Byrd's news release called any effort to intervene with the corps "illegal and unethical."
"The delegation sympathizes with the situation facing the union miners in Logan County who face uncertainty in the weeks ahead," Byrd said.
"But the federal delegation cannot intervene in this matter," he said. "As to our passing legislation that would address this situation, I can tell you that if we felt that such legislation would be successful, we would have done it already."
Rockefeller said, "The congressional delegation is united in its commitment to protecting West Virginia coal mining jobs. However, the pending lawsuit constrains us from interfering with a decision by a federal agency involved in the case.
"Given the central role of the state government in any conceivable solution, we also asked the governor to concentrate his efforts on this problem."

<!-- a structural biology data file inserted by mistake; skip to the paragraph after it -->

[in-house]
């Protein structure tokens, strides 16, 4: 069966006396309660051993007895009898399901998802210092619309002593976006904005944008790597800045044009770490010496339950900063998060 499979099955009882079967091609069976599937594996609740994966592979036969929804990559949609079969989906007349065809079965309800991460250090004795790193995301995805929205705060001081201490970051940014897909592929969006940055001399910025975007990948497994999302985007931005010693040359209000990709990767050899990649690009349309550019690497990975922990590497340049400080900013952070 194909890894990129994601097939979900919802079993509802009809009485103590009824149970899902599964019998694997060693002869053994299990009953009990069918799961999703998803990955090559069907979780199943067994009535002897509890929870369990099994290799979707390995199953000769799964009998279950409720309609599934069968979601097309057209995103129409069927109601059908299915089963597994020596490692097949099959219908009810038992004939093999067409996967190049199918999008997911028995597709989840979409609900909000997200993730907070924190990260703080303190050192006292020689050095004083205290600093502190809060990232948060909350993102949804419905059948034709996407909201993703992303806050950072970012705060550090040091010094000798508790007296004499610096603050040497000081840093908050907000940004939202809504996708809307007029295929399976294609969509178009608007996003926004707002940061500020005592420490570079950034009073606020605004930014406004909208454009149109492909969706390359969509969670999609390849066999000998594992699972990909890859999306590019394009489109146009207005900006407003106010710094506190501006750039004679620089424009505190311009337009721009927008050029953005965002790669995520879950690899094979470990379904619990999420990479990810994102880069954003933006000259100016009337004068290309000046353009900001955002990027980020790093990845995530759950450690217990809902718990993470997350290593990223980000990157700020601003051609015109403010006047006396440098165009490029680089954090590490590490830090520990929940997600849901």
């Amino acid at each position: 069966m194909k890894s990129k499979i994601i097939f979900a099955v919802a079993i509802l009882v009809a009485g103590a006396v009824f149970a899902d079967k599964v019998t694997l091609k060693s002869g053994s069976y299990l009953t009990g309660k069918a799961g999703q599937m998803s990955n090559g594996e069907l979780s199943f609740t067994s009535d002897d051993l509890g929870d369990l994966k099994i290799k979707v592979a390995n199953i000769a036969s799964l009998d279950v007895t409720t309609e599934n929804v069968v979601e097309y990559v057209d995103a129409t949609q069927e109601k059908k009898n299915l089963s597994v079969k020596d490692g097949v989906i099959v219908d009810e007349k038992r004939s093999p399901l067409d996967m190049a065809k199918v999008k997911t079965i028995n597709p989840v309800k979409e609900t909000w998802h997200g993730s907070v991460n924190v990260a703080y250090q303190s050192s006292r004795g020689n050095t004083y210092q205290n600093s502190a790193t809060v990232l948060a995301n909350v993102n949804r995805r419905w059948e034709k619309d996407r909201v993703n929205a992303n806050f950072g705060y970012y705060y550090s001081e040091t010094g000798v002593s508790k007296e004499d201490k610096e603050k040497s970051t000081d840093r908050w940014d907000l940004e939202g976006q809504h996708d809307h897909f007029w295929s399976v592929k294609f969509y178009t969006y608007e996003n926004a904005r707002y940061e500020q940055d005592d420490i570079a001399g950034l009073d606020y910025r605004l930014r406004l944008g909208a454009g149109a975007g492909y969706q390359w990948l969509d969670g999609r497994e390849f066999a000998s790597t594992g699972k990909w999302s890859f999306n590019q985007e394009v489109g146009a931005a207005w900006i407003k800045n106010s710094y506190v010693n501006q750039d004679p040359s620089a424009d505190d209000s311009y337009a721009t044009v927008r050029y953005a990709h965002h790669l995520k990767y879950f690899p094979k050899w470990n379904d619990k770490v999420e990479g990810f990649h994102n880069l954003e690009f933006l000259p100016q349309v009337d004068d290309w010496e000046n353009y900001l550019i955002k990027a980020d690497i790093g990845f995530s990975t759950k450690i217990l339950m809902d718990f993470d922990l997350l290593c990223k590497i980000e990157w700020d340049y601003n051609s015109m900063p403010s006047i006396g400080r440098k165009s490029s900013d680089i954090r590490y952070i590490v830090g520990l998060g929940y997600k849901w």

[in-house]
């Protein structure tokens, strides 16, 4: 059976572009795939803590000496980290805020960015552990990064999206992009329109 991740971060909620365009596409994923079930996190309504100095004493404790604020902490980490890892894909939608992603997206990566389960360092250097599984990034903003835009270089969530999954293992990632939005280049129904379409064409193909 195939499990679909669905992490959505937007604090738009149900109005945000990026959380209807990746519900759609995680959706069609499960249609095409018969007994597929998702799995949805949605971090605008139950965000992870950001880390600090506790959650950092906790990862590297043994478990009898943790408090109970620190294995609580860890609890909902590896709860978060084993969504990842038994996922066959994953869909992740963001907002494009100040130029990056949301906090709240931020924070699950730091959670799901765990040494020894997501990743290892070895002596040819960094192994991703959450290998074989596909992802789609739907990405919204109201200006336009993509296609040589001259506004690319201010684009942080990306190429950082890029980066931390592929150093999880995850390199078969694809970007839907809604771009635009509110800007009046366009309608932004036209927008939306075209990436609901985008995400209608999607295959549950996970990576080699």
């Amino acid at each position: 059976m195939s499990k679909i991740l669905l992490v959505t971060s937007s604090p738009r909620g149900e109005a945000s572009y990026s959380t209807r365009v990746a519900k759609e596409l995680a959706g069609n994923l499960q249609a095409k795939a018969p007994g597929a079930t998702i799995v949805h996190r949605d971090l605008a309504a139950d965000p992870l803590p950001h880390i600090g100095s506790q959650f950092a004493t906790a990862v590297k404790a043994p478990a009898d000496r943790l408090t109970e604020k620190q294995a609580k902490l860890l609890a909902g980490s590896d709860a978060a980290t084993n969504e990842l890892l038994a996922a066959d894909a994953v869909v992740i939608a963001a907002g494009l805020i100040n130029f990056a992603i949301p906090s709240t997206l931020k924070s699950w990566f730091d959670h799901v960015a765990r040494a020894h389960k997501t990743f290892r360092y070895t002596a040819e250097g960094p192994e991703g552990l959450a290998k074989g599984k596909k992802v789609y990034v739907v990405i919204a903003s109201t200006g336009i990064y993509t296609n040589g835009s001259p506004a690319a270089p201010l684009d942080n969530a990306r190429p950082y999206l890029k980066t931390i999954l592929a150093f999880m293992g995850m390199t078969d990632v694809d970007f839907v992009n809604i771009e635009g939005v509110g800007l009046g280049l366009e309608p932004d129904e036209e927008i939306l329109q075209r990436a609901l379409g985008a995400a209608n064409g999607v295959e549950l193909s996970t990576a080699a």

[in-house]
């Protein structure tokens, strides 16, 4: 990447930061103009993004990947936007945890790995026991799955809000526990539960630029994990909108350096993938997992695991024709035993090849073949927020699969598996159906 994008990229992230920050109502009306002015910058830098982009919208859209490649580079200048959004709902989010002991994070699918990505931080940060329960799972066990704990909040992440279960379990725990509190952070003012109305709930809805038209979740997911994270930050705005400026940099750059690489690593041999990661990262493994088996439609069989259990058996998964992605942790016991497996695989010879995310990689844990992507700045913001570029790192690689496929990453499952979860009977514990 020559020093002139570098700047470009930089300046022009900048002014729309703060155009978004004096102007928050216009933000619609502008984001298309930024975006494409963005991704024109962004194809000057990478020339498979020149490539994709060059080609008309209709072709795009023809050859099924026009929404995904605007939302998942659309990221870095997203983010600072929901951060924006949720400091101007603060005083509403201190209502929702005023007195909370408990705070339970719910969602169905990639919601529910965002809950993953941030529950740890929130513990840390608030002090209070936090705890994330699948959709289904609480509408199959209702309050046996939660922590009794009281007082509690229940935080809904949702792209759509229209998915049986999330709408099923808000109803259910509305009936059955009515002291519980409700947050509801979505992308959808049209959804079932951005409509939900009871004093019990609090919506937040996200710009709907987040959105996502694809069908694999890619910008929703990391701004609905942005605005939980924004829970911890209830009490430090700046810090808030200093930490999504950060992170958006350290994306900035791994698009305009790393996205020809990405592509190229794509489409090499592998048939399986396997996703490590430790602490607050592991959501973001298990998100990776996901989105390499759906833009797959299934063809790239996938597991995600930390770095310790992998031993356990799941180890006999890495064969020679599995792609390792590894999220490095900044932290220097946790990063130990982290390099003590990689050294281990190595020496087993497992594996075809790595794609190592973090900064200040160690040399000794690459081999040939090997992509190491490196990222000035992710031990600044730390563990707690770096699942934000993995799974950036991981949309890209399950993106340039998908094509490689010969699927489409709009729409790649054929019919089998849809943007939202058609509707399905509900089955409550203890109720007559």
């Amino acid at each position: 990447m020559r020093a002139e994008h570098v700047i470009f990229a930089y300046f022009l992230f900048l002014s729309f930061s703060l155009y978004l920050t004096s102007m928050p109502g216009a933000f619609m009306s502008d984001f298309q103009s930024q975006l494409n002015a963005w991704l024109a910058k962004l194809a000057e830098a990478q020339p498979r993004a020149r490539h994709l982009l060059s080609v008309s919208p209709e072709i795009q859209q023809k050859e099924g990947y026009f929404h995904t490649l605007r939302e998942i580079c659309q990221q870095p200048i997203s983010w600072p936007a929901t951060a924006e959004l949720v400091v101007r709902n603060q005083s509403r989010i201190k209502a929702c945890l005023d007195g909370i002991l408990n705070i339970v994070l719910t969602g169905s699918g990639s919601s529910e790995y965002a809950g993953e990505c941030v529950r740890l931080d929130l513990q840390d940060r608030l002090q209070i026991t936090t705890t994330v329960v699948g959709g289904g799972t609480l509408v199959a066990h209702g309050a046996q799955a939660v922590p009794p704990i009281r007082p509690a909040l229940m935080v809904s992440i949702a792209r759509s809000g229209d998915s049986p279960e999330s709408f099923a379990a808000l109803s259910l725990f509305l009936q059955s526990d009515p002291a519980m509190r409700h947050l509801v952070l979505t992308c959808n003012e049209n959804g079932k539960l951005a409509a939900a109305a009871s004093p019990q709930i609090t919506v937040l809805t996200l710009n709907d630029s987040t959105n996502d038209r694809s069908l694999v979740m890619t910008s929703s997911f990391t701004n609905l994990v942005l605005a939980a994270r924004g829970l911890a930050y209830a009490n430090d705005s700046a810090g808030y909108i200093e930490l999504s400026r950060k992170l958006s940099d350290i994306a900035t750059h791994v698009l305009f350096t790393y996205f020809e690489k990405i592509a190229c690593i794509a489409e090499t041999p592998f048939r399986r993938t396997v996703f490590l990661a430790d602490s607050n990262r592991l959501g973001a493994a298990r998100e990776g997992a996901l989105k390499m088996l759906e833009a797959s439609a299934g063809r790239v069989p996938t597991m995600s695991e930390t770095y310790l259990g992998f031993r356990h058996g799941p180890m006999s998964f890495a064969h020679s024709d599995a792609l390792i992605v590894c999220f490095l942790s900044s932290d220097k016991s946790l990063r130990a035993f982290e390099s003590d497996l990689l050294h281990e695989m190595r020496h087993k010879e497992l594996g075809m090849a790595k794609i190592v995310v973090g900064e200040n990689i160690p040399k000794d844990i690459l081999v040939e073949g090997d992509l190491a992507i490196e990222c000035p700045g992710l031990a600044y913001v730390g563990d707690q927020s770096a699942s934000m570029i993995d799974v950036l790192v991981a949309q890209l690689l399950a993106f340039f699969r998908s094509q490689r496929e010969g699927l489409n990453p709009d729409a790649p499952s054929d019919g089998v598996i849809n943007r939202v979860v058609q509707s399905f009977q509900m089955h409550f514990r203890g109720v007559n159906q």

In early 1998, Underwood prompted EPA to stall mountaintop removal permitting by signing a bill that lowered the amount of compensation companies must perform when they fill in state streams with mine waste.
Rod Blackstone, press secretary for Underwood, said that after the meeting, the governor "expressed a few concerns about what we can do together from here. "There is an interest by the parties involved in this meeting to be able to protect coal mining jobs in West Virginia," Blackstone said. "That's not an effort that will succeed by one person or two person's actions alone."
Rahall, whose district includes Logan County, said, "The congressional delegation, all of us, are first and foremost concerned with the welfare of the miners and their families, and we will work with the UMWA President, Cecil Roberts, to find meaningful employment for these men and women."
To contact staff writer Ken Ward Jr., call 348-1702, or e-mail kw...@wvgazette.com.